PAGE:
7 Things To Do Your First Day At A New Job

© Monkey Business / Adobe Stock

woman on her first day of work

© Monkey Business / Adobe Stock

Jaclyn Westlake
Jaclyn Westlake
June 12, 2024 at 10:22PM UTC
Having spent my entire career in the recruiting and human resources space, I’ve personally helped hundreds (maybe even thousands) of new hires navigate their first days of work. I’ve also lived through a few first days on the job myself! While everyone handles their first day a little differently, I’ve noticed that the people who stand out in all the right ways inevitably employ a few key strategies. Sure, there’s no magical formula to ensure that your first day goes off without a hitch, but these surefire tactics will help you make a killer first impression.  

How do I make a good impression at a new job?

Here's how to crush it in your new job. 

1. Set yourself up for success.

Wondering, how do I overcome anxiety in my new job? The first day at a new job is sure to generate some anxiety, so try eliminating early morning stress by preparing in advance. Laying out what you’re going to wear, packing your work bag, deciding what you’ll have for breakfast and figuring out what time you should leave for the office the night before your first day will help to ensure that you start your morning off on the right foot. This should practically guarantee that you’ll be able to confidently stride into the office five minutes before you were scheduled to arrive feeling calm and ready to handle your first day like a boss.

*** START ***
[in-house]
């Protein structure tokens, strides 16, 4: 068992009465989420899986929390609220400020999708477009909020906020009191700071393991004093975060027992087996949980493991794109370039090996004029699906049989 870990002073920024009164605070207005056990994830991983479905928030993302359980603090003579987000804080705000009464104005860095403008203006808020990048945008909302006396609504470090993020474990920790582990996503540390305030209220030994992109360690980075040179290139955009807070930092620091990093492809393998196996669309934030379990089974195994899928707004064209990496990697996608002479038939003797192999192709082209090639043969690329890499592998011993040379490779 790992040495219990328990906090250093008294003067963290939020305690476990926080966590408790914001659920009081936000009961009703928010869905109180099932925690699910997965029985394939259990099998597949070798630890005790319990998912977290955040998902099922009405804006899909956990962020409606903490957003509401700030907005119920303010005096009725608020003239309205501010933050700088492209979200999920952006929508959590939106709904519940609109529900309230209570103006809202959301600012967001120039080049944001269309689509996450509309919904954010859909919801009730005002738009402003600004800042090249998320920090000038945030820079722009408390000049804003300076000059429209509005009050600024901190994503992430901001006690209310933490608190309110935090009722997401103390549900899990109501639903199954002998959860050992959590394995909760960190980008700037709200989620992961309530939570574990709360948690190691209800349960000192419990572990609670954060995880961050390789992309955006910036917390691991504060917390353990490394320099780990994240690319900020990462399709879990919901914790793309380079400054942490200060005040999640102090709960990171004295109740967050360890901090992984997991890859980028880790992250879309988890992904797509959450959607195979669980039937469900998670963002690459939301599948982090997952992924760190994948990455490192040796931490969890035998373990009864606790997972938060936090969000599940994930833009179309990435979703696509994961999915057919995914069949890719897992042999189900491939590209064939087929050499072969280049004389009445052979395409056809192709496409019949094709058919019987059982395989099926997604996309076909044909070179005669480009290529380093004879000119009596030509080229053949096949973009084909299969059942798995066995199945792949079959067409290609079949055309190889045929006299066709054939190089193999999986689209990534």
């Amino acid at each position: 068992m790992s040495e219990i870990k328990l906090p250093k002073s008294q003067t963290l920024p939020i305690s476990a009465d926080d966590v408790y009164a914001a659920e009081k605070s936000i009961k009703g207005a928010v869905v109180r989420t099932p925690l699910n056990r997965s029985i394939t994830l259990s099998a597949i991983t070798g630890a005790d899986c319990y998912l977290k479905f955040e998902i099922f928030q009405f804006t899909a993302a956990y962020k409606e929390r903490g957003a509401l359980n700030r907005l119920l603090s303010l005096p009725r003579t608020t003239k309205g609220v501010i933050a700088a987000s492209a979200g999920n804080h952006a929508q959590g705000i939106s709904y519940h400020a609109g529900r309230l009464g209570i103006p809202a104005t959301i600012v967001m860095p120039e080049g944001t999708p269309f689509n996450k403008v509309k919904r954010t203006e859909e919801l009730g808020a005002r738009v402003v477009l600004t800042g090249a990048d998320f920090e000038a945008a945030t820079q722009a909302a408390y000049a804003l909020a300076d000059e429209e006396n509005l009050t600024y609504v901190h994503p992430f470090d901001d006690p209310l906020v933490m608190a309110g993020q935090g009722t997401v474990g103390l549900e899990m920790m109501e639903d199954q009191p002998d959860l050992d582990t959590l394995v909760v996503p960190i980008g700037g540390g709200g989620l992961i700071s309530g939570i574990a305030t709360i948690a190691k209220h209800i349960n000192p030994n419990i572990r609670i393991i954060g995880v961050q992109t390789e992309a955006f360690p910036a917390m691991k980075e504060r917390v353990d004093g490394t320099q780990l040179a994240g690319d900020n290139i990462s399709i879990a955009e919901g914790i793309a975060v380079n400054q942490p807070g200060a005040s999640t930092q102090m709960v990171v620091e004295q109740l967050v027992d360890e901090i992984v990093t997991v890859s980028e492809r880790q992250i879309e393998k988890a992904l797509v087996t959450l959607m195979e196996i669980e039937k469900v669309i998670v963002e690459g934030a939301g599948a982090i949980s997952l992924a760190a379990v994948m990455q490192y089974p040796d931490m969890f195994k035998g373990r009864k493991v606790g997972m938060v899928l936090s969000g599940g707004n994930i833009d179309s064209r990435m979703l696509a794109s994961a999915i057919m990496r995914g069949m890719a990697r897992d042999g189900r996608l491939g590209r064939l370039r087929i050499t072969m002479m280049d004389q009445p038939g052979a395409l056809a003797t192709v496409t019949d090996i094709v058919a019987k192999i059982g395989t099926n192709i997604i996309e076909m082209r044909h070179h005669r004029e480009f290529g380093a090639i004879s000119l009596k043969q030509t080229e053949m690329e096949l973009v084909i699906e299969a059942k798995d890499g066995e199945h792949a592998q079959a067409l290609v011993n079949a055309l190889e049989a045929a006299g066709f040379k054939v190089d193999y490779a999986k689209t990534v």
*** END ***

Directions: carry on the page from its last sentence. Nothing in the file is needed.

2. Arrive early (but not too early).

A surprising amount of work goes into the new hire onboarding process, and your new manager will likely be handling some last-minute preparations (organizing your workspace, setting up meet-and-greets, scheduling training sessions, making sure your computer works, etc.) before you arrive. Be respectful of everyone’s time by doing everything in your power to get to the office about five minutes early so that you can start right on schedule.
Believe it or not, it is possible to show up too early. This might put your new boss in an awkward position – does she rush through her morning prep to greet you right away or make you wait out in the lobby until she’s ready? Arriving too early puts unnecessary stress on the people who are working to make your first day a success and can be almost as irritating as arriving late – almost.

3. Take notes and ask questions.

Maybe you're wondering, what should I bring to my first day of work? The answer is always your confidence and a notepad. This may seem like a no-brainer, but it’s easy to get caught up in the excitement (or anxiety) of your first day and forget to take notes or ask questions. Bring a notebook to every meeting and jot down the things you know you’ll want to remember or that you’re likely to forget. Your new co-workers will probably be happy to answer your questions but may get a bit annoyed if they have to answer the same ones over and over again.